In 1941, World War II was not going well for the British Empire. Even though the previous year saw British and Imperial troops capture more than 100,000 Italian Axis troops in North Africa, Hitler soon sent in his vaunted Afrika Corps to bolster Axis forces in the region.

 

The Top 10 military charities of 2020
Field Marshal Erwin Rommel with staff in North Africa, 1942. (Bundeswehr Archives)

 

Up against crack German troops led by capable tank strategist and Field Marshal, Erwin Rommel, the British experienced a number of defeats in the early months of 1941. They were pushed out of Libya and the lines were within 150 miles of the Egyptian capital of Cairo. His goal was to capture the Suez Canal and cut the British Empire in two.

During the Battle of El-Alamein, Rommel was quoted as saying “I’ll be drinking champagne in the master suite at Shepheard’s soon,” referring to the world-famous Shepheard’s Hotel in Cairo. Inside the hotel was the well-known Long Bar and behind that bar was bartender, Joe Scialom, whose stories could rival anyone’s, from Ernest Hemingway to Ian Fleming.

The Top 10 military charities of 2020
Scialom behind the Long Bar in Cairo’s Shepheard’s Hotel.

 

Scialom was a Jewish Egyptian with Italian roots. Born in Egypt, he was a trained chemist who worked in Sudan in his formative years but soon found he enjoyed applying the principles of chemistry to making drinks. The chemist-turned-barman who spoke eight languages would eventually travel the world over, to Cairo, Havana, London, Paris, Rome, Istanbul, and Manhattan, drinking alongside folks like Winston Churchill and Conrad Hilton. Much of that would come later, however. In 1941, he was the barkeep at the Long Bar and he was faced with a unique problem.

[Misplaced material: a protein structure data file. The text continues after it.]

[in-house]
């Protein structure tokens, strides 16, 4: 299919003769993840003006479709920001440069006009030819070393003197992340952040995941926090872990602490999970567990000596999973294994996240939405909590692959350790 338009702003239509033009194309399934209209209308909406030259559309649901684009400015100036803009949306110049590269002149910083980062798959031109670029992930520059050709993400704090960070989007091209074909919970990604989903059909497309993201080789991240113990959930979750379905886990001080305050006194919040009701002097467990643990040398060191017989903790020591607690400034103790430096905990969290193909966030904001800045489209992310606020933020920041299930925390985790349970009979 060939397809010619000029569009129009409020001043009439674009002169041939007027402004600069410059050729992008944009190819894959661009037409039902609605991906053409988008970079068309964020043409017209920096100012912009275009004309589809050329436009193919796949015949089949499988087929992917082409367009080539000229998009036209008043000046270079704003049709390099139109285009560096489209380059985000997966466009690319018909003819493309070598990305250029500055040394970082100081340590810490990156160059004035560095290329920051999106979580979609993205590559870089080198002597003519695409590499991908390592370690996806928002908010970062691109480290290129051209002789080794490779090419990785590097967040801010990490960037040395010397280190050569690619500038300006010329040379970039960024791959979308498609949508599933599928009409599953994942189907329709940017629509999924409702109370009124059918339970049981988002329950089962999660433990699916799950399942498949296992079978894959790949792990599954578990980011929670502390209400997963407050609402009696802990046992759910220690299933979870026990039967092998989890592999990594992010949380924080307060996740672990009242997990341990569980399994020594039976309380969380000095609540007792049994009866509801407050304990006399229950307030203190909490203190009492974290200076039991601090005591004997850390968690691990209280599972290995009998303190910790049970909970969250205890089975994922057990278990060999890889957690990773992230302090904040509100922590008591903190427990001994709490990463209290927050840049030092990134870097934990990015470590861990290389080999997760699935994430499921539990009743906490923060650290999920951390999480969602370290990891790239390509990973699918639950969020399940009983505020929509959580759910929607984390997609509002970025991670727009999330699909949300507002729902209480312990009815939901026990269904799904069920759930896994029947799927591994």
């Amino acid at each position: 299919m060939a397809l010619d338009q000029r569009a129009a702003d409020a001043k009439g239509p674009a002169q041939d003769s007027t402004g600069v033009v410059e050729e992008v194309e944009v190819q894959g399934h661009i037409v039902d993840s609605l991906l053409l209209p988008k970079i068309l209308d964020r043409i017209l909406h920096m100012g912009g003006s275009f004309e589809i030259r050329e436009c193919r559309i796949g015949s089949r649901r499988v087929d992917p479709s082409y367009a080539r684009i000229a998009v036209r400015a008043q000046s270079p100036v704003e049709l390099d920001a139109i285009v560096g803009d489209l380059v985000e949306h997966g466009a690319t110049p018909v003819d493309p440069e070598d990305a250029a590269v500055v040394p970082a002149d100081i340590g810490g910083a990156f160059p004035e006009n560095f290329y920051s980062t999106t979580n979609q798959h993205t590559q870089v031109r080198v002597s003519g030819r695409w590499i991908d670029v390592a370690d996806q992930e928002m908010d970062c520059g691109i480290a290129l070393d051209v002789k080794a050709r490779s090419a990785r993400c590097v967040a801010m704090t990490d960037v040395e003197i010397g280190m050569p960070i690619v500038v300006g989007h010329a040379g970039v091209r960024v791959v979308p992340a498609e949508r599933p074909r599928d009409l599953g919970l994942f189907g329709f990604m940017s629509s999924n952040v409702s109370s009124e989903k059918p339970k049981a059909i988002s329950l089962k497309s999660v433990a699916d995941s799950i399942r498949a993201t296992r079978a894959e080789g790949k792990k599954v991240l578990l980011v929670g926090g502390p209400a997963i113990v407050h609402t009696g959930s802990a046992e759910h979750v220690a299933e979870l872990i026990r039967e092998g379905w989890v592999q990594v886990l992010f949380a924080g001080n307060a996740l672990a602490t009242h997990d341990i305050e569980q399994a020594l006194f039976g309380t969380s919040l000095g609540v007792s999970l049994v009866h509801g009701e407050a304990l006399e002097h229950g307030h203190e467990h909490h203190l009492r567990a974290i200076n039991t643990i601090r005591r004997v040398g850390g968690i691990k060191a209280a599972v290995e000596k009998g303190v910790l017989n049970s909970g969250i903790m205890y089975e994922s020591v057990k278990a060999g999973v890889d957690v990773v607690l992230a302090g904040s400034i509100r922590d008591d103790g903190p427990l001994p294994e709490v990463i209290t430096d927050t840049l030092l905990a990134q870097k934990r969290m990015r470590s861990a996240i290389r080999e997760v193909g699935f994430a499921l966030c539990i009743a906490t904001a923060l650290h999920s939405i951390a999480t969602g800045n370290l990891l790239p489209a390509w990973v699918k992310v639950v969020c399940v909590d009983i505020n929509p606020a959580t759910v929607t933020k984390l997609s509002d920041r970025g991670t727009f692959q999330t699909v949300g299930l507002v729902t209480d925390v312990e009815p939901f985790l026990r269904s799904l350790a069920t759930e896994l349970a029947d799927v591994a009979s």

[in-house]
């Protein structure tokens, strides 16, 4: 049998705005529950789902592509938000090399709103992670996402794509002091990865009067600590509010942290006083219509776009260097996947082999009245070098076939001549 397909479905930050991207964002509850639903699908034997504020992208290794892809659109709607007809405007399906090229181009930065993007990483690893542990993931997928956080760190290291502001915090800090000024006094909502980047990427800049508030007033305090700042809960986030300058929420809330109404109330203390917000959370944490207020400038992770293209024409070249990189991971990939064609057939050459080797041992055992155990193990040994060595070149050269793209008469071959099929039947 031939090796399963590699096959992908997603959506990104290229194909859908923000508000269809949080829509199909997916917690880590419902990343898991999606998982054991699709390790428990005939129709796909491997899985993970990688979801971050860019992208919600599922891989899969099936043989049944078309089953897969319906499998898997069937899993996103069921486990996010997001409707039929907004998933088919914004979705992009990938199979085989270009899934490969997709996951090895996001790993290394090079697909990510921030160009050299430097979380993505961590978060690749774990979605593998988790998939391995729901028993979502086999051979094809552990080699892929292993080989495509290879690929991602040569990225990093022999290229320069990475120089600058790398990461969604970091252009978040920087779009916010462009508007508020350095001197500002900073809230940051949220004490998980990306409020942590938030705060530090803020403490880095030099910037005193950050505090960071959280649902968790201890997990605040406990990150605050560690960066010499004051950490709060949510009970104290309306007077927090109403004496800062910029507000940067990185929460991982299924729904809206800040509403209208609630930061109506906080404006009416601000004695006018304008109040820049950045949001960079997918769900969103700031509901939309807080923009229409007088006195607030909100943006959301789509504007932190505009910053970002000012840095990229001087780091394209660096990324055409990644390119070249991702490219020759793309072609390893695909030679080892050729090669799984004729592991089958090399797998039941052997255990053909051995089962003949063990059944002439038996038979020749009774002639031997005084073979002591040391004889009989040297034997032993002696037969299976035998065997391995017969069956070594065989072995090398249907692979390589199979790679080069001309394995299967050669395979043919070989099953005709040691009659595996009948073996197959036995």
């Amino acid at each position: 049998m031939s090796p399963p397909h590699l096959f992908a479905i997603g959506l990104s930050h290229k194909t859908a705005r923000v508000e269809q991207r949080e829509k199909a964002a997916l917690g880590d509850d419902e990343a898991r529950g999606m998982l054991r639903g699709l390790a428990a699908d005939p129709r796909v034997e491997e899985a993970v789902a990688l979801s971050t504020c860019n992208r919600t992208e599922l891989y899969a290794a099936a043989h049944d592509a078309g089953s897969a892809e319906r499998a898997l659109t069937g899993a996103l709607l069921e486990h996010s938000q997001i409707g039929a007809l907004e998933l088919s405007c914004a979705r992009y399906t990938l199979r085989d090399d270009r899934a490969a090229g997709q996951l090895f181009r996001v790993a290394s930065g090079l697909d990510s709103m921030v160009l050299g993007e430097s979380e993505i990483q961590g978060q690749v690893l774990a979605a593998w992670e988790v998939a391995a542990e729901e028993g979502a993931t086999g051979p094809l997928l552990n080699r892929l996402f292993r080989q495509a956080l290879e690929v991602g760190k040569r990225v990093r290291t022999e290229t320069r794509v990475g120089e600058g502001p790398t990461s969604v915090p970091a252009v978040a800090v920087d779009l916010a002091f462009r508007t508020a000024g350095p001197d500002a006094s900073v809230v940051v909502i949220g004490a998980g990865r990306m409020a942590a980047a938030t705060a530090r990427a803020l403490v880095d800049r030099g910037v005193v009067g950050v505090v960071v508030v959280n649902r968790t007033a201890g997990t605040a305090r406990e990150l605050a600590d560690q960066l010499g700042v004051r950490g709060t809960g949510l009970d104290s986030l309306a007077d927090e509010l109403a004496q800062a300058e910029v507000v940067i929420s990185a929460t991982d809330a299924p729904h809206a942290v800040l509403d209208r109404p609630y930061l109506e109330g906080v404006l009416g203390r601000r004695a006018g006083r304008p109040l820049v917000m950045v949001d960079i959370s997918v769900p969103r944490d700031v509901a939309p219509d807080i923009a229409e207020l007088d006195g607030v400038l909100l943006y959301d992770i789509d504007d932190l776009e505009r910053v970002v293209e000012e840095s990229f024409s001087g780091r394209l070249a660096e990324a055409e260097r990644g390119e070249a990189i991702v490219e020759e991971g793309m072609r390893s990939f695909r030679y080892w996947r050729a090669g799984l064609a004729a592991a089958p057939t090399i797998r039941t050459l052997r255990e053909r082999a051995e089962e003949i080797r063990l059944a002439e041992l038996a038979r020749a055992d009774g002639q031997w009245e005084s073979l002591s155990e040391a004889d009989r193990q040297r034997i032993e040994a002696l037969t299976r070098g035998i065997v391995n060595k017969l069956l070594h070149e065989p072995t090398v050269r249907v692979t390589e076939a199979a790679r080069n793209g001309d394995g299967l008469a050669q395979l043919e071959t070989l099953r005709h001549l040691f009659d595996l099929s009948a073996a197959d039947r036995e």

The war made it very difficult to get good liquor in Egypt. British officers resorted to drinking liquor that wasn’t made of such high quality and soon began complaining about terrible hangovers. In an effort to do his part for the British, Scialom set out to make a drink that would give them the effect they wanted while curing their inevitable hangovers. He used an unlikely combination of bourbon and gin along with added lime, ginger ale, and bitters to create a drink that did the job perfectly.

Many variations on the original recipe exist, to include ingredients like pineapple syrup and rum, but the original Suffering Bastard used bourbon and gin as its base.

The Recipe:

  • Equal parts Bourbon, Gin, and Lime Juice
  • A dash of Angostura bitters
  • Top off with ginger beer

His creation was so successful in fact, in 1942, he received a telegram from the British front lines asking for eight gallons of the cocktail to be brought to the front at El-Alamein. Scialom filled any container he could find with Suffering Bastard and shipped it off to the war.

The first Battle of El Alamein in 1942 resulted in a stalemate. The Axis supply lines from Libya were stretched out to their breaking point and Rommel could not press on to Alexandria. Before the second Battle of El Alamein, the ranking British general, Claude Auchinleck, was replaced. His spot eventually taken by one General Bernard Montgomery. The next time the two sides met at El Alamein, Montgomery was in command and British hangovers were a thing of the past. Monty and the British Empire troops turned Rommel away and pushed him westward toward an eventual defeat.

MIGHTY CULTURE

The 13 funniest military memes for the week of April 26th

I’m calling it now. This weekend will be one of the quietest weekends in recent history. Why? It has nothing to do with 2nd MARDIV’s insane level of micromanaging and everything to do with how lower enlisted troops think.

For starters, it’s a non-pay day weekend for the second time in a row. Less shenanigans when everyone is broke as Hell. Secondly, NCOs will know exactly where everyone is located at any given moment. Friday night? They’re all out seeing Avengers Endgame. Saturday afternoon? In the barracks playing the new Mortal Kombat game. Saturday night? Probably seeing Avengers again. Sunday? Too hungover (I said quiet, not uneventful) and Sunday night will be Game of Thrones.